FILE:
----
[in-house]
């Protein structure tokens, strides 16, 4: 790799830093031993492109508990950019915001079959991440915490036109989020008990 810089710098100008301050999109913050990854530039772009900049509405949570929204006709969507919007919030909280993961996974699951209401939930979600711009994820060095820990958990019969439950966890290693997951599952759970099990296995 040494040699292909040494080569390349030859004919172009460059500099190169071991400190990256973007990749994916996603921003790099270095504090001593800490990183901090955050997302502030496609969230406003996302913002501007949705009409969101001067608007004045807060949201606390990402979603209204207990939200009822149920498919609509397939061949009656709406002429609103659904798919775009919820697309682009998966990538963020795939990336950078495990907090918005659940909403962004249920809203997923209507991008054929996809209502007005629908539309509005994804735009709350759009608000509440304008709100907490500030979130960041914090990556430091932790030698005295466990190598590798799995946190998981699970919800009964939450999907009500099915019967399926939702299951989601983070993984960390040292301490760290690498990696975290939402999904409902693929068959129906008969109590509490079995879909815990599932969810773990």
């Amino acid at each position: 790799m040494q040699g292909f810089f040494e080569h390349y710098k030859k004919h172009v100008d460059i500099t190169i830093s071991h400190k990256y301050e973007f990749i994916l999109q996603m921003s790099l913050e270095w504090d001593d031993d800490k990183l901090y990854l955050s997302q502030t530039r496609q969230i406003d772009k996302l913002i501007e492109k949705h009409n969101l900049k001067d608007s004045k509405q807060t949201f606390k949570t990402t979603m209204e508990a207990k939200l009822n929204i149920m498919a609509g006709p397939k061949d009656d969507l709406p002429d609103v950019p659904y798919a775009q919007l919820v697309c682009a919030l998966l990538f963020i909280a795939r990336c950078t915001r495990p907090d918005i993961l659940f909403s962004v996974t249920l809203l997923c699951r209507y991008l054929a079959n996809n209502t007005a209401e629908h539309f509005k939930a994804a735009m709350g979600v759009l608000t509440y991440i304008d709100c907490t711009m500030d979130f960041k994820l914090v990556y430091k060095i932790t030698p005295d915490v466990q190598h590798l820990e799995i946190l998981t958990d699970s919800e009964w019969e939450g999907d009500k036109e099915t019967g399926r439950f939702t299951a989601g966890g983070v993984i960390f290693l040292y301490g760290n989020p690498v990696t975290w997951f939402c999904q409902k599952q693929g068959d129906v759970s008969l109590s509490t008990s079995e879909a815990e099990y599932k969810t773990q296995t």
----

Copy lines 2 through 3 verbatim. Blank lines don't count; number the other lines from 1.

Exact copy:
């Protein structure tokens, strides 16, 4: 790799830093031993492109508990950019915001079959991440915490036109989020008990 810089710098100008301050999109913050990854530039772009900049509405949570929204006709969507919007919030909280993961996974699951209401939930979600711009994820060095820990958990019969439950966890290693997951599952759970099990296995 040494040699292909040494080569390349030859004919172009460059500099190169071991400190990256973007990749994916996603921003790099270095504090001593800490990183901090955050997302502030496609969230406003996302913002501007949705009409969101001067608007004045807060949201606390990402979603209204207990939200009822149920498919609509397939061949009656709406002429609103659904798919775009919820697309682009998966990538963020795939990336950078495990907090918005659940909403962004249920809203997923209507991008054929996809209502007005629908539309509005994804735009709350759009608000509440304008709100907490500030979130960041914090990556430091932790030698005295466990190598590798799995946190998981699970919800009964939450999907009500099915019967399926939702299951989601983070993984960390040292301490760290690498990696975290939402999904409902693929068959129906008969109590509490079995879909815990599932969810773990």
């Amino acid at each position: 790799m040494q040699g292909f810089f040494e080569h390349y710098k030859k004919h172009v100008d460059i500099t190169i830093s071991h400190k990256y301050e973007f990749i994916l999109q996603m921003s790099l913050e270095w504090d001593d031993d800490k990183l901090y990854l955050s997302q502030t530039r496609q969230i406003d772009k996302l913002i501007e492109k949705h009409n969101l900049k001067d608007s004045k509405q807060t949201f606390k949570t990402t979603m209204e508990a207990k939200l009822n929204i149920m498919a609509g006709p397939k061949d009656d969507l709406p002429d609103v950019p659904y798919a775009q919007l919820v697309c682009a919030l998966l990538f963020i909280a795939r990336c950078t915001r495990p907090d918005i993961l659940f909403s962004v996974t249920l809203l997923c699951r209507y991008l054929a079959n996809n209502t007005a209401e629908h539309f509005k939930a994804a735009m709350g979600v759009l608000t509440y991440i304008d709100c907490t711009m500030d979130f960041k994820l914090v990556y430091k060095i932790t030698p005295d915490v466990q190598h590798l820990e799995i946190l998981t958990d699970s919800e009964w019969e939450g999907d009500k036109e099915t019967g399926r439950f939702t299951a989601g966890g983070v993984i960390f290693l040292y301490g760290n989020p690498v990696t975290w997951f939402c999904q409902k599952q693929g068959d129906v759970s008969l109590s509490t008990s079995e879909a815990e099990y599932k969810t773990q296995t």